Finally, we venture the following observation. Even if this case were properly before us, the Kellys would receive no relief on the merits of their claim. This Court will set aside the Secretary's order only if it is unsupported by substantial evidence. 15 U.S.C. § 1825(b) (2). Substantial evidence is "such evidence as a reasonable mind might accept as adequate to support a conclusion." Cox v. United States Dept. of Agriculture, 925 F.2d 1102, 1104 (8th Cir.), cert. denied, --- U.S. ----, 112 S. Ct. 178, 116 L. Ed. 2d 141 (1991), quoting Consolidated Edison Co. v. N.L.R.B., 305 U.S. 197, 229, 59 S. Ct. 206, 217, 83 L. Ed. 126 (1938). In this instance, the record is replete with evidence supporting the Secretary's conclusion that Pride was sore when entered in the Celebration. The veterinarians' joint report and affidavits indicate that Pride was sensitive to the touch. In addition, the veterinarians described their usual testing procedures and indicated that the same procedure was used to test Pride.
The Kellys' claim that the veterinarians' joint report was inadmissible is without merit. We find nothing nefarious about the changes on the veterinarians' joint report which would lead us to discredit its content. This is particularly true since the changes had little or no impact on the outcome of the case. In sum, we believe that the Secretary's finding that Pride was sore when entered in the Celebration is supported by substantial evidence.
The Kellys' notice of appeal was filed with this Court one day late. We have stated that timeliness of an appeal from an administrative order is a jurisdictional requirement that cannot be modified or waived by this Court. Cartersville Elevator, Inc. v. I.C.C., 724 F.2d 668, 672 (8th Cir.), adhered to en banc, 735 F.2d 1059 (1984). We have no choice but to dismiss this appeal. The stay previously entered is dissolved.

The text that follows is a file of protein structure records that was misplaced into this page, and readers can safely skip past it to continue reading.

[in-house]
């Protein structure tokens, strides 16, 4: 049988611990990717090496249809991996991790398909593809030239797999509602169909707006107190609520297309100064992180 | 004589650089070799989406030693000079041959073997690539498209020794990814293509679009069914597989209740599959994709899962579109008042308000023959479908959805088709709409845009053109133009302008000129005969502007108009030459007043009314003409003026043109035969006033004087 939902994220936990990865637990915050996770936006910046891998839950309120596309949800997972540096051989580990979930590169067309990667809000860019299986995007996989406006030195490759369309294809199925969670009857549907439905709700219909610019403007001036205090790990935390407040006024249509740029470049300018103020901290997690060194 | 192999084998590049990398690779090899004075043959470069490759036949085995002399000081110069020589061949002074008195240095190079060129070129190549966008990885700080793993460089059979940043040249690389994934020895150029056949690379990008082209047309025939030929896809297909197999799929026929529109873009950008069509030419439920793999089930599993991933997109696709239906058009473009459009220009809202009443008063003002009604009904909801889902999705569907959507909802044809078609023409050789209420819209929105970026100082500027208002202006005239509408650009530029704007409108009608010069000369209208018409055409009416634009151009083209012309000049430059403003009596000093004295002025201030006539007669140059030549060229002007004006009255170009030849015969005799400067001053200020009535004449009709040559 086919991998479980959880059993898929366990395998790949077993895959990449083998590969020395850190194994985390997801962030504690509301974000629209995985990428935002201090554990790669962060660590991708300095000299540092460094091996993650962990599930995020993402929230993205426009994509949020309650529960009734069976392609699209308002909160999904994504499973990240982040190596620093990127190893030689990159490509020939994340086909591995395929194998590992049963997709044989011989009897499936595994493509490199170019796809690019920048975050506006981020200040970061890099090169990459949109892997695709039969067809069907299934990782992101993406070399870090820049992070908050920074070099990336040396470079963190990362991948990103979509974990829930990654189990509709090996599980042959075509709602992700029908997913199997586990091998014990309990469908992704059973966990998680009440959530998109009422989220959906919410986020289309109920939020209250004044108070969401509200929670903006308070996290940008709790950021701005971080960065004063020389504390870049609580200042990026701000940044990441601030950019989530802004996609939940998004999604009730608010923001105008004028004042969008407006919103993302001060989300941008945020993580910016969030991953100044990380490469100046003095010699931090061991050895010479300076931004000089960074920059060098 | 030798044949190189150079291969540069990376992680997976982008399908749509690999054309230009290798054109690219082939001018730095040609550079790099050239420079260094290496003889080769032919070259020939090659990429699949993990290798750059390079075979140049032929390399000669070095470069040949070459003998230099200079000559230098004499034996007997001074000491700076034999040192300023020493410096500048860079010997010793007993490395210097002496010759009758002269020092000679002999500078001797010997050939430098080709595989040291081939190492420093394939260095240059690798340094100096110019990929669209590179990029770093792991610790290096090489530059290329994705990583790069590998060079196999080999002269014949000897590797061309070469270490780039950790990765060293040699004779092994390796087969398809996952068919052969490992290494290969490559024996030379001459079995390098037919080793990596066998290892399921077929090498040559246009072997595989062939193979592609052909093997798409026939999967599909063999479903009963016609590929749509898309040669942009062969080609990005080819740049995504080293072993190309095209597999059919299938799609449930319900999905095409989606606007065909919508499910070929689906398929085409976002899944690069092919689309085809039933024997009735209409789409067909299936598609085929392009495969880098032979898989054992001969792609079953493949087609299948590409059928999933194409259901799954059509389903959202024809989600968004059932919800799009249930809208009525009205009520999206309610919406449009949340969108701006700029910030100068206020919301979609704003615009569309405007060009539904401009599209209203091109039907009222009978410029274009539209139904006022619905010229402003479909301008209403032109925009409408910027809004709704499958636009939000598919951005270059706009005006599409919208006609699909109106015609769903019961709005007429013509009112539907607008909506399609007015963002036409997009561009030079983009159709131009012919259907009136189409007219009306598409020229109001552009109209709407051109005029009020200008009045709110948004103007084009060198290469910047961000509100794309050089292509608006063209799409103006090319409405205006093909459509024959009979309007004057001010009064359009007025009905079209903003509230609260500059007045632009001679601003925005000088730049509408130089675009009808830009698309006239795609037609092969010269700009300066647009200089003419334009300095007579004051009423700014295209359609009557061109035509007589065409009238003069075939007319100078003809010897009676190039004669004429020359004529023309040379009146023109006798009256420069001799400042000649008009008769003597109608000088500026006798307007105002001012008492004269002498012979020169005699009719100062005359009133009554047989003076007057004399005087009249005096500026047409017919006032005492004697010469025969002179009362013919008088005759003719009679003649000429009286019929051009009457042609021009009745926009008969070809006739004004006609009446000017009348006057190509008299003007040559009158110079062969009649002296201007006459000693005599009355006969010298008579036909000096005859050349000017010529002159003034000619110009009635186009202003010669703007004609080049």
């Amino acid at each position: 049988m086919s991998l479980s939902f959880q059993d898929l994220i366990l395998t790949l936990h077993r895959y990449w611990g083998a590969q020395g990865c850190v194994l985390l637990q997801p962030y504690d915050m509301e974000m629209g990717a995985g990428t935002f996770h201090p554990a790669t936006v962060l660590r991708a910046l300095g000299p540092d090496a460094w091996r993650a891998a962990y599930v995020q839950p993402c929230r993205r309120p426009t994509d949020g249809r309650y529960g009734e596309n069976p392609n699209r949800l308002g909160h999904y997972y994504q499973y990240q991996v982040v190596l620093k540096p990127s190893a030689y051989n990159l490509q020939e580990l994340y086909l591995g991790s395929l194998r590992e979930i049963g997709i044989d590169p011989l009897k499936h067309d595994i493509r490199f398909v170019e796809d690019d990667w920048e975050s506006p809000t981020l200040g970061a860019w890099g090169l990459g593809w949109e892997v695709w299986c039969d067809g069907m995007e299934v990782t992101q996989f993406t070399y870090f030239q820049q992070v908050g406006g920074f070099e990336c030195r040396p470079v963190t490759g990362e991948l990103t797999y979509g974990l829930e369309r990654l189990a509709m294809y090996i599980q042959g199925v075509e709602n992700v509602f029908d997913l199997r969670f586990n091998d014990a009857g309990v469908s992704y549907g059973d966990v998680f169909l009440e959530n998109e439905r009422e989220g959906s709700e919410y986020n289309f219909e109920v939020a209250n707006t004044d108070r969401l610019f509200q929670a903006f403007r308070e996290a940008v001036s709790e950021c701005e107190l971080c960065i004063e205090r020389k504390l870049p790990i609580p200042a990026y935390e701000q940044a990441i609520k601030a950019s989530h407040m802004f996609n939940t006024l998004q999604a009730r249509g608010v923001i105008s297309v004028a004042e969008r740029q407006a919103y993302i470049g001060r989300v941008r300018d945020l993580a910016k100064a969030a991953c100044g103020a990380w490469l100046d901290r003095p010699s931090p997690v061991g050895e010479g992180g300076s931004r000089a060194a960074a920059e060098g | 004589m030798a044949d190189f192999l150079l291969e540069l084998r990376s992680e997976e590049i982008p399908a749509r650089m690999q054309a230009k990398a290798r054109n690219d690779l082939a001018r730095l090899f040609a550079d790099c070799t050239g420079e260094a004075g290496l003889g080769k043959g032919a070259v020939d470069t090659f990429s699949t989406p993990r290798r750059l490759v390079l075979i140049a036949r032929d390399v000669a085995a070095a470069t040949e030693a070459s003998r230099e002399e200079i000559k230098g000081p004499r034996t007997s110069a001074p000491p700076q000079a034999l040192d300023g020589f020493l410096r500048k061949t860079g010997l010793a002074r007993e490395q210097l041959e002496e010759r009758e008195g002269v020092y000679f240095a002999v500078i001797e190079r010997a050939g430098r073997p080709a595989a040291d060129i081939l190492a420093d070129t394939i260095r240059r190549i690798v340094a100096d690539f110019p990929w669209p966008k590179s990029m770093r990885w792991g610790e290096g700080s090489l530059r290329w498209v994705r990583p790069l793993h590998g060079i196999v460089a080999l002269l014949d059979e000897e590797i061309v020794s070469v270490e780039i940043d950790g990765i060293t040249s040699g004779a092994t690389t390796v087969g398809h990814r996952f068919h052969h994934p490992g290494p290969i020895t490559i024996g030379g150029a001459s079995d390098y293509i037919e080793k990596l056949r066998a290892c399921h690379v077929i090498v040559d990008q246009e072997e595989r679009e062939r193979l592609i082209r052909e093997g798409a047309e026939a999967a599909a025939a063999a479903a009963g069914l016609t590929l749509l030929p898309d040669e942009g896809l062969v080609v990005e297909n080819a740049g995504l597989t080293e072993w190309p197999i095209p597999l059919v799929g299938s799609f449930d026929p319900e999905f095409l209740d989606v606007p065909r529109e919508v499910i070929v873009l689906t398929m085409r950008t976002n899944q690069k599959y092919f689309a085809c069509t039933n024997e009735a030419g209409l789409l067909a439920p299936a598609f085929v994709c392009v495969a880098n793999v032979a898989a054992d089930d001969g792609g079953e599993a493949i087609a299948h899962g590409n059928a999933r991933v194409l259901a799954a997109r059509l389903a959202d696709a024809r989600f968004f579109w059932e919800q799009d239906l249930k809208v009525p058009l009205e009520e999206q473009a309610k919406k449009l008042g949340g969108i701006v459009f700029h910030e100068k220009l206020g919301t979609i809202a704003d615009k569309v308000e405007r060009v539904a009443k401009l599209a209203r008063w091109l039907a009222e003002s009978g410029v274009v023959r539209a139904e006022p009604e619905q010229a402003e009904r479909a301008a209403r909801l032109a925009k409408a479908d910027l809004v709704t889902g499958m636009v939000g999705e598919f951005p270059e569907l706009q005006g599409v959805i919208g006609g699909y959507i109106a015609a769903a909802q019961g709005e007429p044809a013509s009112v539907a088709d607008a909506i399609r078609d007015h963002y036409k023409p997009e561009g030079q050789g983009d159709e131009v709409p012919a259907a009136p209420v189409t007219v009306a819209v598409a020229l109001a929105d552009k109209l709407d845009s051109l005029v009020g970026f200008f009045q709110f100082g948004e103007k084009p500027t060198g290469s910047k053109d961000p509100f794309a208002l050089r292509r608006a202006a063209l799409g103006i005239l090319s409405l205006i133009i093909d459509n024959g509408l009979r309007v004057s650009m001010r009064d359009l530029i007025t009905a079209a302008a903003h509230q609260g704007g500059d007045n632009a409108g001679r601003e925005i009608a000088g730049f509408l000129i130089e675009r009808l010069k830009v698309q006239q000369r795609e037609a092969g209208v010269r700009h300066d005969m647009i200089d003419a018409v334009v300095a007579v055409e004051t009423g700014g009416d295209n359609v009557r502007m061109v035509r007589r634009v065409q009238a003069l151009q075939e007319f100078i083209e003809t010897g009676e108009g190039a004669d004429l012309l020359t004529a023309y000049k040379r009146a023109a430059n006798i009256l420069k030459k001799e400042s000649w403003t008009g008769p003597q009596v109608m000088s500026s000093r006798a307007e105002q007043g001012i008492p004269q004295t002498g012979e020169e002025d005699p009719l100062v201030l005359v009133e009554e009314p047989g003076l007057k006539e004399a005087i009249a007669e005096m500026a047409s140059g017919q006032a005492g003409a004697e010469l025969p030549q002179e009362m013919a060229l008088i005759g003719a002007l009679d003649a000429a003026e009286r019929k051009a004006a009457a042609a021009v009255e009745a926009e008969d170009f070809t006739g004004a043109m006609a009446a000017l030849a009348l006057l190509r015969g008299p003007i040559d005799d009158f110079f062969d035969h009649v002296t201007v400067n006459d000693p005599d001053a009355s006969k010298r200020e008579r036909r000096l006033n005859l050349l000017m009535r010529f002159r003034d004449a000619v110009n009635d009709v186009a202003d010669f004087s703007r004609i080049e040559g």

It is so ordered.
15 U.S.C. § 1822(1)
15 U.S.C. § 1824(2) (A)
9 C.F.R. Sec. 11.20(b) (2); 9 C.F.R. Sec. 11.21
An American breed of large easy-gaited saddle horses that is largely of Standardbred and Morgan ancestry. Webster's Third New International Dictionary 2356 (1971)
"Sore" is defined by 15 U.S.C. § 1821 as follows:
(3) The term "sore" when used to describe a horse means that--
(A) an irritating or blistering agent has been applied, internally or externally, by a person to any limb of a horse,
(B) any burn, cut, or laceration has been inflicted by a person on any limb of a horse,
(C) any tack, nail, screw, or chemical agent has been injected by a person into or used by a person on any limb of a horse, or
(D) any other substance or device has been used by a person on any limb of a horse or a person has engaged in a practice involving a horse,
and, as a result of such application, infliction, injection, use, or practice, such horse suffers, or can reasonably be expected to suffer, physical pain or distress, inflammation, or lameness when walking, trotting, or otherwise moving, except that such term does not include such an application, infliction, injection, use, or practice in connection with the therapeutic treatment of a horse by or under the supervision of a person licensed to practice veterinary medicine in the State in which such treatment was given.
The Animal and Plant Health Inspection Service is a division of the USDA charged with enforcing the Horse Protection Act
Two changes appear on the face of the report. The first change appears in a leg diagram where an area once marked "sore" was whited out and initialed. The name of Mrs. Kelly was scratched out and the name of Mr. Kelly appeared as the trainer
The Kellys failed to file a response to the appeal
Donald A. Campbell, Judicial Officer
On April 6, 1994, the Kellys also filed an Application for Stay Pending Review to suspend the imposition of the period of disqualification by the Secretary. The USDA made no objection, and the stay was granted by this Court on April 25, 1994. The stay is dissolved with the filing of this opinion
Section 1.145(i) of Title 7A C.F.R. provides in part:
(i) Decision of the judicial officer on appeal. As soon as practicable ... the Judicial Officer ... shall rule on the appeal.... A final order issued by the Judicial Officer shall be filed with the Hearing Clerk. Such order may be regarded by the respondent as final for purposes of judicial review....
7A C.F.R. Sec. 1.147(b)